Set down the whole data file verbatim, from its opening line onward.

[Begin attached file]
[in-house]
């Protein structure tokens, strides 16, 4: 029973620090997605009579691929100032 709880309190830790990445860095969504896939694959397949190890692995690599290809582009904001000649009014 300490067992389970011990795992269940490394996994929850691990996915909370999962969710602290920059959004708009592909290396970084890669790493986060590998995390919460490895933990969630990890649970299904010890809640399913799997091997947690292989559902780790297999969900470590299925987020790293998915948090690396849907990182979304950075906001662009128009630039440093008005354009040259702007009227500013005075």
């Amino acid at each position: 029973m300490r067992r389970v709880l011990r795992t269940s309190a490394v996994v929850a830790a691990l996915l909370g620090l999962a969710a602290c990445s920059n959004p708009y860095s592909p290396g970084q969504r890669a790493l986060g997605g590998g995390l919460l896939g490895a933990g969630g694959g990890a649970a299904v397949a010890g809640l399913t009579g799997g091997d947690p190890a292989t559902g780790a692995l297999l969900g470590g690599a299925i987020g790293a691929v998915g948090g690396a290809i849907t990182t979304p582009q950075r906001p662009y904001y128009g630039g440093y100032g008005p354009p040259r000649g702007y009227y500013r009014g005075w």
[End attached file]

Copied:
[in-house]
């Protein structure tokens, strides 16, 4: 029973620090997605009579691929100032 709880309190830790990445860095969504896939694959397949190890692995690599290809582009904001000649009014 300490067992389970011990795992269940490394996994929850691990996915909370999962969710602290920059959004708009592909290396970084890669790493986060590998995390919460490895933990969630990890649970299904010890809640399913799997091997947690292989559902780790297999969900470590299925987020790293998915948090690396849907990182979304950075906001662009128009630039440093008005354009040259702007009227500013005075």
């Amino acid at each position: 029973m300490r067992r389970v709880l011990r795992t269940s309190a490394v996994v929850a830790a691990l996915l909370g620090l999962a969710a602290c990445s920059n959004p708009y860095s592909p290396g970084q969504r890669a790493l986060g997605g590998g995390l919460l896939g490895a933990g969630g694959g990890a649970a299904v397949a010890g809640l399913t009579g799997g091997d947690p190890a292989t559902g780790a692995l297999l969900g470590g690599a299925i987020g790293a691929v998915g948090g690396a290809i849907t990182t979304p582009q950075r906001p662009y904001y128009g630039g440093y100032g008005p354009p040259r000649g702007y009227y500013r009014g005075w």